The standard guidelines for thyroid testing state first you must test thyroid stimulating hormone (TSH), then if TSH is out of the ‘NORMAL’ reference range go ahead and assess free thyroxine (T4). But is this enough? This article lists the top 5 thyroid tests that will help you find out what’s really going on.
How Effective is The Single TSH Test?
It’s true, TSH is an important messenger hormone. However this thyroid hormone is not actually produced within the thyroid. TSH is made in the pituitary which is an endocrine gland about the size of a pea that’s located deep within the brain.
When the pituitary releases TSH this hormone travels to the thyroid via the bloodstream to stimulate production of the thyroid hormones. The thyroid responds by getting busy making important thyroid hormones such as T4 and triiodothyronine (T3).
A far greater amount of TSH is released when the body needs to step up production of your thyroid hormones. For this reason, a high TSH result indicates a hypothyroid disorder.
The ‘Test TSH First’ Strategy
Most individuals are advised no further investigation of their thyroid is necessary when their TSH result falls within the standard reference range. Even when there are strong indicators the thyroid is functioning well below par.
The Single TSH Test Is Not Enough
The problem is, the single TSH test is not a reliable indicator of thyroid function. It’s the reason a ‘normal’ result can be misleading.
If you suspect your thyroid is not functioning properly it’s a good idea to discuss comprehensive testing with your doctor. Ideally you will get a complete thyroid panel done.
A complete thyroid panel tests TSH along with free T4 (FT4), free T3 (FT3), reverse T3 (RT3), and thyroid antibodies.
Testing free T4 and T3 can tell you how much of these thyroid hormones are ‘free’ and available to the body. It also tells you how much T4 is converting to the more potent T3. Low T3 indicates poor peripheral conversion of T4 to T3.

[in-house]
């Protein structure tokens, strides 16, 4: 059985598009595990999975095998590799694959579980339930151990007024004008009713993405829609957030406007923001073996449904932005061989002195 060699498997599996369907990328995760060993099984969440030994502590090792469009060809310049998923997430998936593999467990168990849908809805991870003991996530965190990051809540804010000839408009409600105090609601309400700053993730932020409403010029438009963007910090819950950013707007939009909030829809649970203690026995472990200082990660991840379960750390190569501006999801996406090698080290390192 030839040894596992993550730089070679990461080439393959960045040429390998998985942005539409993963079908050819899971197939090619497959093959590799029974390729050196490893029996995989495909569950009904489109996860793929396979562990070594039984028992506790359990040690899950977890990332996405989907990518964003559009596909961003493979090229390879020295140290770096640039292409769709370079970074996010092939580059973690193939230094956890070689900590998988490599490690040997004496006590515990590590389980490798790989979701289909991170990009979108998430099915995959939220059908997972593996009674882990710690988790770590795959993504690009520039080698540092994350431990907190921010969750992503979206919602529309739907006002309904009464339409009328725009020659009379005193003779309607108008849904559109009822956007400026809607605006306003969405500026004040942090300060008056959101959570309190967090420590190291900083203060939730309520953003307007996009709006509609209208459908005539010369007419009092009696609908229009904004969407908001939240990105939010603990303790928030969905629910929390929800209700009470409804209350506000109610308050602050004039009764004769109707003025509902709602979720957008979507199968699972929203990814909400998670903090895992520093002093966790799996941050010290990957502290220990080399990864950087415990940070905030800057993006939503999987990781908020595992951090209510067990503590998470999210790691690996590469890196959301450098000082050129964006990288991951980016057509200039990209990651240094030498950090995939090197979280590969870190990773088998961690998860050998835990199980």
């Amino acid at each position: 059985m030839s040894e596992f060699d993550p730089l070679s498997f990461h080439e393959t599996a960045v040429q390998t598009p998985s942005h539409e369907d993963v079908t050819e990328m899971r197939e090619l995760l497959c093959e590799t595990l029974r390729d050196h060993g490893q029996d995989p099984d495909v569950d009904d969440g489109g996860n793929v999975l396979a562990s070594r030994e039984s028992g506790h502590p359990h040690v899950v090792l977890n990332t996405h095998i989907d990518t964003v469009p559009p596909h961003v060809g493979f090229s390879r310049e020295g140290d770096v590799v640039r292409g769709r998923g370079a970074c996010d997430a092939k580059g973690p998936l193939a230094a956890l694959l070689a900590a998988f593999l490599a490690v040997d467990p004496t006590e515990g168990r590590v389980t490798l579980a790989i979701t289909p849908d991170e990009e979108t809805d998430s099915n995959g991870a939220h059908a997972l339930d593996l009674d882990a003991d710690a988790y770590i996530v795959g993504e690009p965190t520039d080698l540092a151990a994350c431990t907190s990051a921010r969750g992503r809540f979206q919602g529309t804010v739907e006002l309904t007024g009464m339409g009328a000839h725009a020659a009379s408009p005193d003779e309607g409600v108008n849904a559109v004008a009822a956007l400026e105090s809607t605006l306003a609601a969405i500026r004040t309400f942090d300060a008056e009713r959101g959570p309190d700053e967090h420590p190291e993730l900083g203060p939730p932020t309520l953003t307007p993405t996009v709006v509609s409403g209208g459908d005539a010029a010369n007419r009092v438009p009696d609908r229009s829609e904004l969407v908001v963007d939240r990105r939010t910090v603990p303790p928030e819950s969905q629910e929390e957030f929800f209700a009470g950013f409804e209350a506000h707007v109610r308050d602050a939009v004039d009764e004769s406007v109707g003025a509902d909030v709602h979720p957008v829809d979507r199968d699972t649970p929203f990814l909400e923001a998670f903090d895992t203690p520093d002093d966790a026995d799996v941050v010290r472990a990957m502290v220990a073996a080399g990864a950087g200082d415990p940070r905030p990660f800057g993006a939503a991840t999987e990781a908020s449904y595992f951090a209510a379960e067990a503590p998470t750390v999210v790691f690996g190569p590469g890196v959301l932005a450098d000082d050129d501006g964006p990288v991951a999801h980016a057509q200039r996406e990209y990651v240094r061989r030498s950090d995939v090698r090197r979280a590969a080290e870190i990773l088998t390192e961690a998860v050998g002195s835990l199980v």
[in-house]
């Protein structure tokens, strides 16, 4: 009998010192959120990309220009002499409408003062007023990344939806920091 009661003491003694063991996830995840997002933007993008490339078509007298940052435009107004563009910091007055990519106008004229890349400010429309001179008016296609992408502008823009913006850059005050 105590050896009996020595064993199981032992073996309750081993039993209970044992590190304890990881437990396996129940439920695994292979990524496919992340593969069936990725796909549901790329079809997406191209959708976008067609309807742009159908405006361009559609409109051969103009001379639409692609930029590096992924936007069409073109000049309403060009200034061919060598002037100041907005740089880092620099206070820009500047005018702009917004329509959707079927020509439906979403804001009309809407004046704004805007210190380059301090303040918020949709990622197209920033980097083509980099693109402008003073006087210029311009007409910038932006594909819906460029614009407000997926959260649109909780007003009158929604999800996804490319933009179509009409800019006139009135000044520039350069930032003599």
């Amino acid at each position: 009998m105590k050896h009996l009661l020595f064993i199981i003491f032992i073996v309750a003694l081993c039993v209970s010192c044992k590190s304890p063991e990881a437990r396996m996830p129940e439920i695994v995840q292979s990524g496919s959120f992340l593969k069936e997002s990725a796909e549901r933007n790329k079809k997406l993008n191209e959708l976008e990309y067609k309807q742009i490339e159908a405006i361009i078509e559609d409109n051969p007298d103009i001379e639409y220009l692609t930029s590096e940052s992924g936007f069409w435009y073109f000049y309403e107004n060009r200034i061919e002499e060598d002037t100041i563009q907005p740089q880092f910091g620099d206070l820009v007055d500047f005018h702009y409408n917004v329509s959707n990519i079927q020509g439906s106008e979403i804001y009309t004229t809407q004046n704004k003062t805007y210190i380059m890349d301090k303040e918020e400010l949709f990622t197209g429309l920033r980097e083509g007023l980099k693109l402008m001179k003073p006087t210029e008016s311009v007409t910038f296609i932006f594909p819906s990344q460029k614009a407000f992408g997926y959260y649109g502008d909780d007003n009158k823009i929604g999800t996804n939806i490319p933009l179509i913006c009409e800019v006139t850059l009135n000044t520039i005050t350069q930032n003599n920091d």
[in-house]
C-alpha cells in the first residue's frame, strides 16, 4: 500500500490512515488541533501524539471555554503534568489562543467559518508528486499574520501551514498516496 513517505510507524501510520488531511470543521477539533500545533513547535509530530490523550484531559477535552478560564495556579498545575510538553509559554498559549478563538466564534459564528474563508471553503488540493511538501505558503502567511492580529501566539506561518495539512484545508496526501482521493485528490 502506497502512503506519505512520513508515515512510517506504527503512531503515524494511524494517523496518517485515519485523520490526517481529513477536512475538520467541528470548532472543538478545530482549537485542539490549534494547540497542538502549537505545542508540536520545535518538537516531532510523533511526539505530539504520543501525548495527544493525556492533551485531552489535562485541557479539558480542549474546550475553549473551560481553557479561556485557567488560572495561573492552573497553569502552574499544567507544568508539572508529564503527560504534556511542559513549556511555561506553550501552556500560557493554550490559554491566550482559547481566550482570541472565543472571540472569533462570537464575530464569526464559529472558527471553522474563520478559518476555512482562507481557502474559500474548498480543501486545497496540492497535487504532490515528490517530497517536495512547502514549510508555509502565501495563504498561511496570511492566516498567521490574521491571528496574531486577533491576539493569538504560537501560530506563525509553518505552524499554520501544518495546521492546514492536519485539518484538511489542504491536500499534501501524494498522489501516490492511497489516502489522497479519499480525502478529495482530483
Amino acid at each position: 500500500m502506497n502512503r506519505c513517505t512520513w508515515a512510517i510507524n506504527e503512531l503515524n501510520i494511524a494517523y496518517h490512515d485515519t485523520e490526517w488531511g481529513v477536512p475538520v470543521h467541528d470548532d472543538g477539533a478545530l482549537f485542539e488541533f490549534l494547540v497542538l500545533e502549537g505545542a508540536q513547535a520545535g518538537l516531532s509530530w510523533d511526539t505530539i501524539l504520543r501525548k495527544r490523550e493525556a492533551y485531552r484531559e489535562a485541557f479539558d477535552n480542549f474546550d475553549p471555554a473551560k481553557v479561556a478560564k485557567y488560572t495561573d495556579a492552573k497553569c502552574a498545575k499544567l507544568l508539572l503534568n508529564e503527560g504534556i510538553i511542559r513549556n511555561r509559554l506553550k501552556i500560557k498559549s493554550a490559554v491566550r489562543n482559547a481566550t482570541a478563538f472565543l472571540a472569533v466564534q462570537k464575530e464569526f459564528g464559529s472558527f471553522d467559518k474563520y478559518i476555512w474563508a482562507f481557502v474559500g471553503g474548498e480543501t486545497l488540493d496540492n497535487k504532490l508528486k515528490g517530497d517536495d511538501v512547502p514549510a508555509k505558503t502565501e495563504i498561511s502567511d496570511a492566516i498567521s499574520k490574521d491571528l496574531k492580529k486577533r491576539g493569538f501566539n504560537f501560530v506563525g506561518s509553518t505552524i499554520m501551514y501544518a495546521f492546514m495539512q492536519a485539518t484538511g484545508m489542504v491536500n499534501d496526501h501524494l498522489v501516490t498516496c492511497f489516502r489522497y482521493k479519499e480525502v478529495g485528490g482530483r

T3 acts on almost every cell and organ in the body. As a consequence, low T3 leads to a range of hypothyroid symptoms.
WHY Test ‘Reverse T3’ (What Does This Tell You)?
Yes, if you have been under enormous stress, or have been feeling unwell for some time you should check reverse T3. In fact, I believe the reverse T3 blood test is essential to effectively diagnose, and manage a thyroid disorder.
Too much reverse T3 triggers many of the common symptoms associated with a sluggish thyroid. It’s important to know that only a specific test for reverse T3 can identify high levels in the blood. High reverse T3 is associated with long term stress, chronic illness, yo-yo dieting, or a chronic iron deficiency.
You can learn more here: Why You Need To Know About Reverse T3 Dominance
How To Check If Your Thyroid Is Under Autoimmune Attack
The #1 reason to test thyroid antibodies is that levels accurately reflect the degree of autoimmune stress within the thyroid. An autoimmune thyroid disorder creates inflammation which can lead to destruction, and loss of function of the thyroid.
The Top 5 Thyroid Tests You Need To Know About
In summary, the top 5 thyroid tests includes:
- Thyroid stimulating hormone (TSH)
- free T4 (FT4)
- free T3 (FT3)
- thyroid antibodies: thyroid peroxidase Abs (TPO Ab) + antithyroglobulin Abs (ATG Ab)
- reverse T3 (RT3)
Proper thyroid testing provides answers, and can assist in diagnosing a specific thyroid disorder. You may find it handy to take along this list when you visit your doctor.
Understanding Thyroid Test Results
Proper interpretation of thyroid function tests requires an understanding of thyroid physiology so it’s important to discuss your results with a doctor who undertands thyroid problems. To get a reliable diagnosis a thyroid-literate doctor will also take a full medical history, discuss your symptoms, and perform a physical examination of your neck.
In the USA and finding it hard to get the thyroid tests you want?
In Australia and finding it hard to get the thyroid tests you want?
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